AT&T last week announced it was selling a 30 percent stake in DIRECTV to private equity firm TPG, which is headquartered in Fort Worth and San Francisco. DIRECTV will also become a separate company run by TPG, and AT&T executives such as cost-cutting analyst Bill Morrow, who will serve as its CEO. (The company will also include U-verse and AT&T TV.)

The move has drawn mixed reactions from analysts and journalists with some saying AT&T took a major financial and tactical loss while others said it will help the company better prepare for the future.

But what does AT&T think?

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After the announcement, company executives took questions from financial analysts on the deal’s merits and how it could affect how AT&T operates in the coming months and years. Here are the highlights of that presentation:

CEO John Stankey admitted this wasn’t in the company’s long-term plan when it purchased DIRECTV in 2015:
AT&T bought DIRECTV in 2015 for $49 billion with the hope that the satellite TV service would help attract new customers for other company businesses, such as its phone service. However, DIRECTV has lost more than six million subscribers since the deal and more defections are expected in the short and long-term. The effort to stem the satcaster’s losses has taken AT&T’s focus away from what it believes are more viable businesses now, such as streaming.

“We certainly didn’t expect this outcome when we closed the DIRECTV transaction in 2015, but it’s the right decision to move the
business forward consistent with the current realities of the market and our strategy,” Stankey said. “It aligns with our investment and operational focus on connectivity and content and sharpens our focus on the strategic businesses that are key to growing our customer relationships across 5G wireless, fiber and HBO Max.”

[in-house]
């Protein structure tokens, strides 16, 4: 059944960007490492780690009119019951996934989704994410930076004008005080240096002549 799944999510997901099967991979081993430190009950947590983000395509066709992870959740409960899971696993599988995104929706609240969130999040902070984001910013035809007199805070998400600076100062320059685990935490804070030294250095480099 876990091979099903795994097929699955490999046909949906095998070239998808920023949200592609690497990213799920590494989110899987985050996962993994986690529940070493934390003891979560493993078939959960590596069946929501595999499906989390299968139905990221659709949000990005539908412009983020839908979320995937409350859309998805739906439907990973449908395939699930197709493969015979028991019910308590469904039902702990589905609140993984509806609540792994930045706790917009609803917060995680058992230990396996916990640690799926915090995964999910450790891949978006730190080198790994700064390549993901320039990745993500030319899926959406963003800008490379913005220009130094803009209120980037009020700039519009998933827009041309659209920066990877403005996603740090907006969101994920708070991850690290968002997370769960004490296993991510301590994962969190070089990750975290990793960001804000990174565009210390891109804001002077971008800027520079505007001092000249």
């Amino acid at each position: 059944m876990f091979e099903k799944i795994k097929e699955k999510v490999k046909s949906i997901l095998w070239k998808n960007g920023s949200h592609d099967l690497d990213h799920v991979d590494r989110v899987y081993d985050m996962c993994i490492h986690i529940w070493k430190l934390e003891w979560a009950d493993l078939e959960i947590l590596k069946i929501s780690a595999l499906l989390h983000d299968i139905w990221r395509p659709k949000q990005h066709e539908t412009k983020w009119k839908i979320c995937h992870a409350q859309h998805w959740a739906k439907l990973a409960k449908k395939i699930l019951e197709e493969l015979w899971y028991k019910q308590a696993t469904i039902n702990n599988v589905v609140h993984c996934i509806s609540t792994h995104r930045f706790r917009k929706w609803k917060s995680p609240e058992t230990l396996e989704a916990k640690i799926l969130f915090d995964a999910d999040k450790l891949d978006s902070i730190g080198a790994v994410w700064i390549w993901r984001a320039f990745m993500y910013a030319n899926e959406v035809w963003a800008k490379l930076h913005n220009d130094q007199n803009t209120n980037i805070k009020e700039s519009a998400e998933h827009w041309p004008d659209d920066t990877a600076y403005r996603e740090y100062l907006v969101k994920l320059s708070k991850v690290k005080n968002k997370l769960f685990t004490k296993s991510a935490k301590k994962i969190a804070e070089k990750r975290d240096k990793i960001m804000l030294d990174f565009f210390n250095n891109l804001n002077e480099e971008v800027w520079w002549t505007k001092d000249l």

Stankey said he believes the new DIRECTV will have a better shot at succeeding in the increasingly competitive pay TV category:
“Through this innovative relationship with TPG, we’re taking our traditional U.S. video assets, DIRECTV, AT&T TV and U-verse, and putting them in a separately controlled and managed business consistent with the organizational and segment structure we announced last month. This allows an independent management team to focus solely on maximizing the value of this leading video portfolio,” Stankey said.

Stankey said TPG has some different ideas on how to run DIRECTV, but he did not specify what they are:
“There are a couple of different avenues or ideas that I think our partners have around what we might be able to do to
position the asset differently moving forward and allow it to create some more value,” he said. “I think just like we evaluated every opportunity for this first step, we will be very diligent in evaluating second step options and weighing them out and looking at them, and they cover a fairly broad landscape of things we can consider.”

He added: “We’re going to have to get this deal done first. (AT&T expects it to close in the second half of 2021.) We want to get the leadership team in place and executing well. And then from there, we can explore what those second options might be, and we’ll do it in combination with our partner. And it’s really important that we do that jointly with them.”

AT&T CFO John Stephens confirmed that the Sunday Ticket would continue on DIRECTV through the 2022 season, and that AT&T will continue to pay the NFL the rights fees for the final two years of the contract.
“Sunday Ticket payments will…it will depend on when the deal closes,” Stephens said. “The contract itself is part of the New DTV, but we are giving them a coverage of up to $2.5 billion for that. Depending upon when it closes, there’s 2 years left on that contract, depending on what part of the season it would close, it may have been something that was already satisfied by us,” Stephens said.

He did not comment on whether AT&T might try to retain the Sunday Ticket past the 2022 season.

Stankey sidestepped a question regarding whether the new DIRECTV will ultimately merge with Dish. 
“As you can imagine, it’s a deal that’s been papered, and there’s a lot of different terms and conditions in it and a lot of different scenarios that might be out there, none of which I’m going to talk about or fill in the public on,” he said.

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